Shale Hill Benson Bear Race Review

Credit: Paul Jones

If you’ve been involved in obstacle racing for long enough, chances are that you’ve heard of Shale Hill, the 6.5 mile 65 obstacle fixed course up in Benson, Vermont. It is considered a mecca for obstacle course racers and no wonder; the course is fun, challenging, and packed with diverse obstacles. Shale Hill’s cornerstone race is the Benson Bear Race, a timed run through the course.

The Shale Hill Benson Bear Race offers multiple options. You can run the full 10K course or select to do the shorter 5K option. There are elite (10K only), open, and journeyman divisions. Elite and open divisions have prize options for men, women, masters (50+), and youth (14 – 18). The non-competitive journeyman division provides an option for racers who want to test themselves on the course but not have to worry about doing the 25 spiderman push-ups penalty for failed obstacles.

Rob and Jill Butler, the owners of Shale Hill, have created a wonderful community among the people who race and train there. Here’s a place where the race director knows your name and where you can go up to him after a race and says, “I’ve been having trouble with the parallel bars,” and get a quick training tip to prepare for next time. Shale Hill also promotes a welcoming environment by encouraging spectators who can attend almost all of their races for free. Finally, Shale Hill never charges you extra for things like parking or food. Onsite parking is free. A hamburger and beer are provided post-race. All racers received a great goodie bag with stickers, bracelets and coupons, in addition to a t-shirt and medal for finishing the race. The devil is in the details and Shale Hill has them nailed.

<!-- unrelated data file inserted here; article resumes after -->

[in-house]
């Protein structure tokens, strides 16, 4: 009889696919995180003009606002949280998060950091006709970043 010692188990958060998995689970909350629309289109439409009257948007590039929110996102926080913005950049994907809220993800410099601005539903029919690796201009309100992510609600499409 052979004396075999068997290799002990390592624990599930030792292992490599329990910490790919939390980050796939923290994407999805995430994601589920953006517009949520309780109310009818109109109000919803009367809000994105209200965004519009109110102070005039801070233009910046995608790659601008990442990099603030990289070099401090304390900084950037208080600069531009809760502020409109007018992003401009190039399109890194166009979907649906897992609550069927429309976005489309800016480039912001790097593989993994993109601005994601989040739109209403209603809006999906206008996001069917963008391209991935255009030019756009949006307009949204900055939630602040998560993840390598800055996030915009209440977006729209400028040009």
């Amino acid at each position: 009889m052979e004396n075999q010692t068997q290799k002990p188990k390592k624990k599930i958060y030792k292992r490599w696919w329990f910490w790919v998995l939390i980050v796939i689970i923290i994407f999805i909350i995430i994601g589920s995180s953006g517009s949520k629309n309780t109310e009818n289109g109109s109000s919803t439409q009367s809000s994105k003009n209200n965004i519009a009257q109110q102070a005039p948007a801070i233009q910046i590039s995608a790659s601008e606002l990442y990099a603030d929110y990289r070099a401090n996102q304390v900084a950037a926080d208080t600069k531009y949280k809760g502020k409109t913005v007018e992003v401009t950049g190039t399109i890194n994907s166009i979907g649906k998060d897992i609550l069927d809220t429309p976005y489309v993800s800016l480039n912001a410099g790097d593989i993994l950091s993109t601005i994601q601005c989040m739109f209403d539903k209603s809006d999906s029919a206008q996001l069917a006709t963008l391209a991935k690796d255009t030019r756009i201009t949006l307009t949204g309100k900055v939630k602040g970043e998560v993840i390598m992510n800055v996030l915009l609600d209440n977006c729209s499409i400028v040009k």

Swag

The Benson Bear Race started at 9:00 a.m., with registration opening at 7:30 a.m., and a racers meeting about 15 minutes prior to the start of the race. The turnout for the race was around 100 people, and the well-organized registration was a breeze. The pre-race meeting covered the penalty system for the race, provided some exposition about some of the more complicated obstacles at Shale Hill for people new to the course, and served to announce wave times.

The course is obstacle dense – 65 obstacles over 6.5 miles – so your upper body and grip strength will be challenged. The course does not feature any giant climbs, you will be tackling some up and down over rocky terrain in the woods. Footwear with good traction is key. (Note: Shale Hill is an Icebug test center and has sample shoes for you to try on course.) With 65 obstacles, I’m going to avoid doing a complete obstacle by obstacle breakdown of the run. (Note: If you are interested in reading a full outline of the Shale Hill course, this write-up from last summer includes all but the newest obstacles.)

Map

I do want to include a few highlights though to give people the idea of what the course is like, including some of the newer obstacles.

Zigzag of Awesomeness: The Zigzag (named by Rob and Jill’s son) is a new obstacle and an example of how Rob is always adding to the course. The obstacle requires you to use your hands to move your way up an angled 2” metal pipe suspended from chains above the ground. You then have to transition to a second pipe before finally transitioning to a rope to climb down.

Zigzag of Awesomeness